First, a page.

Supercapitalism: The Transformation of Business, Democracy, and Everyday Life is a new book by Robert Reich, former Labor Secretary under Clinton. If you listen to NPR’s Morning Edition or American Public Media’s Marketplace, you’ve probably heard one of his commentaries.
The book delves into the development of US economy during the last century, mostly since the 1950s. His central argument is that the power and influence of capitalism has risen while the power of democracy has declined. We’ve now reached a point where most laws and regulations are passed due to corporate lobbying. Our power as citizens now lies mostly in our ability to make decisions as consumers. He also argues that our never-ending search for a better deal or a lower price forces producers to cut costs, which usually means cutting wages. We’ve created an endless circuit where our search for deals results in the decline of our own wages.
He offers two solutions to the problem:
Become aware of your choices as a consumer and consider paying more to support a company that supports your values. For example, saying you want corporations to help the planet, and then buying an SUV rather than a hybrid undermines your statement of your values and encourages corporations to continue supporting the SUV lifestyle.
Realize that corporations are not people, and therefore should not have the same rights or responsibilities as people. They should also not be expected to act in ways that are “socially responsible.” Corporations are solely charged with producing profits for shareholders. They will only act in the public good when it benefits the bottom line. Pretending anything else is foolhardy. He argues that corporations should not pay tax, but they also shouldn’t have the right to sue to block legislation or be able to donate money to political parties or candidates.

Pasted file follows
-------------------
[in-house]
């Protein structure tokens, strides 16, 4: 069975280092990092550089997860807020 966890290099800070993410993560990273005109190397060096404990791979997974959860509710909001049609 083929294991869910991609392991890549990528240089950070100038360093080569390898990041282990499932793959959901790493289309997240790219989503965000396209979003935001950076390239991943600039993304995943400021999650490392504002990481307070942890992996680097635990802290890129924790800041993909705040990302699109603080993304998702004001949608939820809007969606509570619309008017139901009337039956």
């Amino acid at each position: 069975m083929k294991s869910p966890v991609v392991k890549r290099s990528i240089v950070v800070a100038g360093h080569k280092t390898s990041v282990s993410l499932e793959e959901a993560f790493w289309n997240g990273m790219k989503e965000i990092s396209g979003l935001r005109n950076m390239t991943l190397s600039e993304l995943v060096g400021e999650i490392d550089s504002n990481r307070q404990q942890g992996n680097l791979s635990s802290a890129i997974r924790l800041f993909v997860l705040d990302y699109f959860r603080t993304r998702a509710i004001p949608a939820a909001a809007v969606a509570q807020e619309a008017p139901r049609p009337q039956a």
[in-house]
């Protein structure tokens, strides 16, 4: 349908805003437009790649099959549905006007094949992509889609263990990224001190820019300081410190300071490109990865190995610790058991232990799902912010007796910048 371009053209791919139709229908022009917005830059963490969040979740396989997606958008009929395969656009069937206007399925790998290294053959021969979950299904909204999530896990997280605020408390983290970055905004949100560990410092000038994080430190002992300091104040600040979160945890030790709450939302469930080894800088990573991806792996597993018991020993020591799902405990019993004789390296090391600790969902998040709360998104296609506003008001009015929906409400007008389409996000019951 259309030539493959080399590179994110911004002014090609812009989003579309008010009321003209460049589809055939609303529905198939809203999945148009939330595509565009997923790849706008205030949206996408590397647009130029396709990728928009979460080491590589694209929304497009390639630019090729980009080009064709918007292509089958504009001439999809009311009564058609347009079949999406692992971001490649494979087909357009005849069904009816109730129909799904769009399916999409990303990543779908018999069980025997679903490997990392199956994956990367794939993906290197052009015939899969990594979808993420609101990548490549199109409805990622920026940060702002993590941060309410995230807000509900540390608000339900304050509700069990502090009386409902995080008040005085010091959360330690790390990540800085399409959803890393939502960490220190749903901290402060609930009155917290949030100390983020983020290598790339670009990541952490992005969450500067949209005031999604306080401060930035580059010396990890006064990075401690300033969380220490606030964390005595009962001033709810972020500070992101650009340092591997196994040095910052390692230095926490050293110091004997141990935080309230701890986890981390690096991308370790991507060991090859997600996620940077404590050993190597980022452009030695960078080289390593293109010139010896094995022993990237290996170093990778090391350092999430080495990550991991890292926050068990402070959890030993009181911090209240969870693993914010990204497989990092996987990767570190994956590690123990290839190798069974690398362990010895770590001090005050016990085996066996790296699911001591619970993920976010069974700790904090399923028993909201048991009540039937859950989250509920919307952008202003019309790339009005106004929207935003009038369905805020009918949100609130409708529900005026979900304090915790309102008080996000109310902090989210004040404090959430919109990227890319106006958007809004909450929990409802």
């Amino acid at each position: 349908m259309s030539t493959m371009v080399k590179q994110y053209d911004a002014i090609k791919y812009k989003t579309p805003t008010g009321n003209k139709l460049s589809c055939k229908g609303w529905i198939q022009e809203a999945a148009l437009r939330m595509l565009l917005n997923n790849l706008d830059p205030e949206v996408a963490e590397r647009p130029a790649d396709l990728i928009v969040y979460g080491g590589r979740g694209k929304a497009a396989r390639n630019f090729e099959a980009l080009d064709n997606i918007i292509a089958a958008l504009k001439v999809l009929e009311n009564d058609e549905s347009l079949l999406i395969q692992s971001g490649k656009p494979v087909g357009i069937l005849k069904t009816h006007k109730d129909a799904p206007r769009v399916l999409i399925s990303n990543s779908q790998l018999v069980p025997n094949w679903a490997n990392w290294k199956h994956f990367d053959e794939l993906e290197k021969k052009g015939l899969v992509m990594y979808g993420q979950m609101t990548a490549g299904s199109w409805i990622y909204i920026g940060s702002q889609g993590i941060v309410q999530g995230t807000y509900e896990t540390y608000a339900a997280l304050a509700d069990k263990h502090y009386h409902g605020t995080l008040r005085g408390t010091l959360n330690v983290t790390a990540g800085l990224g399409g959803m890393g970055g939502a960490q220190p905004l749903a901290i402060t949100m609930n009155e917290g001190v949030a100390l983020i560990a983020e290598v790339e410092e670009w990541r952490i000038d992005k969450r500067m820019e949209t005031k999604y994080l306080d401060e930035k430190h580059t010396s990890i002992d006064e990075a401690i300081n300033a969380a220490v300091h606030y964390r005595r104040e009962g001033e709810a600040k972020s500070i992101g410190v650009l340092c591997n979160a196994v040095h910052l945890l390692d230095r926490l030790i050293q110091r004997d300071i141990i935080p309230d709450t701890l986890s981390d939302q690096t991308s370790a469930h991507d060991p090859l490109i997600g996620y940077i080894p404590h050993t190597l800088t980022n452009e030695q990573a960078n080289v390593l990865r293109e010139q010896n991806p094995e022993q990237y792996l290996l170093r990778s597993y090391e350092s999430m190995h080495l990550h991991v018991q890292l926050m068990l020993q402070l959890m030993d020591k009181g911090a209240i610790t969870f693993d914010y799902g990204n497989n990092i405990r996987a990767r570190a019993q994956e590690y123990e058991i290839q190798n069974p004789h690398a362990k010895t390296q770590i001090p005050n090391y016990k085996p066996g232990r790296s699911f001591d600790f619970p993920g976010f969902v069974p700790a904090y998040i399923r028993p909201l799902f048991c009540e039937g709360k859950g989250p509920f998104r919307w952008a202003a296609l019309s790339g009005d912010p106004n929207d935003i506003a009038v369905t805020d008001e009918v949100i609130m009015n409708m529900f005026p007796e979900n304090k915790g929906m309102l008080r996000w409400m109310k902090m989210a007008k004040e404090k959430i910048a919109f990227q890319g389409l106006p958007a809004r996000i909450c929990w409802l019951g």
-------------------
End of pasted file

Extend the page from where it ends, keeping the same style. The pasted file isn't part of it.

With these concepts in mind, we turn to the articles in the Festival of Frugality. True, we’re all still interested in the deal, but most frugal people understand that being frugal sometimes means spending more to get a better value for a better product or to achieve the kind of world you want to live in.
Money Blue Book manages to find the upside to higher gas prices – less traffic and more use of public transportation.
Mrs. Nespy’s World runs down the job benefits that can be a deciding factor for prospective employees. It pays to treat employees well.
Cheap Healthy Good explains why diet foods are actually not good for your weight or health and suggests ways to eat more healthfully instead.
Frugal Homemaker Plus discusses the importance of teaching children about frugal values early.
Just Shoot Me Now shows you how to outwit the stores by always checking the unit price. Bigger isn’t always cheaper.
Credit Addict explains how to combine the stimulus checks, grocery gift cards, and rebate credit cards to save loads on groceries.
The Digerati Life shares 25 tips for saving money with grocery coupons.
Save and Conquer explains how home health remedies can save you lots of money.
FIRE Finance shares the top five freebie websites.
Funny about Money shares his cost-effective home renovation strategies.
I Create for Less shares her tips for saving money on framing art.
Home Life Weekly explains how to make dishwasher detergent.
Monroe on a Budget shares how she learned to love iced tea, the money-saving alternative to soda.
On Financial Success shares his astounding $92 savings on a $122 grocery bill.
Gagazine offers helpful tips for saving money on baby items.
I Want Better Gas Mileage argues that premium gasoline isn’t always worth the cost.
Free Money Finance shares more ways to save money on wedding costs.
Be Thrifty Like Us explains how to make a $19 swingset.
Finally Frugal switched from rice to Top Ramen to save money.